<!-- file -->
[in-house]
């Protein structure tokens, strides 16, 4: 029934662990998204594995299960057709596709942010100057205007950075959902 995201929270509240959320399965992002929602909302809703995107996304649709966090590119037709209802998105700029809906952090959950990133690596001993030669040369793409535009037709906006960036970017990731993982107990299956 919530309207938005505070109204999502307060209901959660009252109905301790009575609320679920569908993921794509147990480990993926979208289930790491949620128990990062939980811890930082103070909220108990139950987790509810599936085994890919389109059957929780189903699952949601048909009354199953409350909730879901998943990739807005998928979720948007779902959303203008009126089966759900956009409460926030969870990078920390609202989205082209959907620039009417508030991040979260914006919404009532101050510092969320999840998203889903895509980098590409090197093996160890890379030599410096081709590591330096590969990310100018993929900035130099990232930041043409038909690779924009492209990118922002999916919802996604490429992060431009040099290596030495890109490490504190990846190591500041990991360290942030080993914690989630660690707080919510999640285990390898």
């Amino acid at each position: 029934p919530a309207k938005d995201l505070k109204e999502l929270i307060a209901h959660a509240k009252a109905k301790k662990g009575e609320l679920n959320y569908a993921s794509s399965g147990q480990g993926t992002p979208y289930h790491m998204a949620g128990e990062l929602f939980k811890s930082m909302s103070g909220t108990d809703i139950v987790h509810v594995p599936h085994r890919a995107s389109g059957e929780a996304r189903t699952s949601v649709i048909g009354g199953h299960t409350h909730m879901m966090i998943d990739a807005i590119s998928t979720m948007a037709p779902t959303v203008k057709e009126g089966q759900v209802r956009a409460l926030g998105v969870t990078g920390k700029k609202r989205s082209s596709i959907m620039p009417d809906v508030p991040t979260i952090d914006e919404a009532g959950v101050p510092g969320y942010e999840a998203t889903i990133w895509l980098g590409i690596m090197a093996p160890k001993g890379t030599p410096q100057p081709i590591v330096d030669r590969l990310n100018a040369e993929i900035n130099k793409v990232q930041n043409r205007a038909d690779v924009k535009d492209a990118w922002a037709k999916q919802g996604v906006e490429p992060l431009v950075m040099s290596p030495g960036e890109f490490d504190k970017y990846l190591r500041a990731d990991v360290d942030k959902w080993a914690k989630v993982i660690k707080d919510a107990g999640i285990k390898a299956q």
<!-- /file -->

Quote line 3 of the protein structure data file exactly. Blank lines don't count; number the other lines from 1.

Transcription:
């Amino acid at each position: 029934p919530a309207k938005d995201l505070k109204e999502l929270i307060a209901h959660a509240k009252a109905k301790k662990g009575e609320l679920n959320y569908a993921s794509s399965g147990q480990g993926t992002p979208y289930h790491m998204a949620g128990e990062l929602f939980k811890s930082m909302s103070g909220t108990d809703i139950v987790h509810v594995p599936h085994r890919a995107s389109g059957e929780a996304r189903t699952s949601v649709i048909g009354g199953h299960t409350h909730m879901m966090i998943d990739a807005i590119s998928t979720m948007a037709p779902t959303v203008k057709e009126g089966q759900v209802r956009a409460l926030g998105v969870t990078g920390k700029k609202r989205s082209s596709i959907m620039p009417d809906v508030p991040t979260i952090d914006e919404a009532g959950v101050p510092g969320y942010e999840a998203t889903i990133w895509l980098g590409i690596m090197a093996p160890k001993g890379t030599p410096q100057p081709i590591v330096d030669r590969l990310n100018a040369e993929i900035n130099k793409v990232q930041n043409r205007a038909d690779v924009k535009d492209a990118w922002a037709k999916q919802g996604v906006e490429p992060l431009v950075m040099s290596p030495g960036e890109f490490d504190k970017y990846l190591r500041a990731d990991v360290d942030k959902w080993a914690k989630v993982i660690k707080d919510a107990g999640i285990k390898a299956q």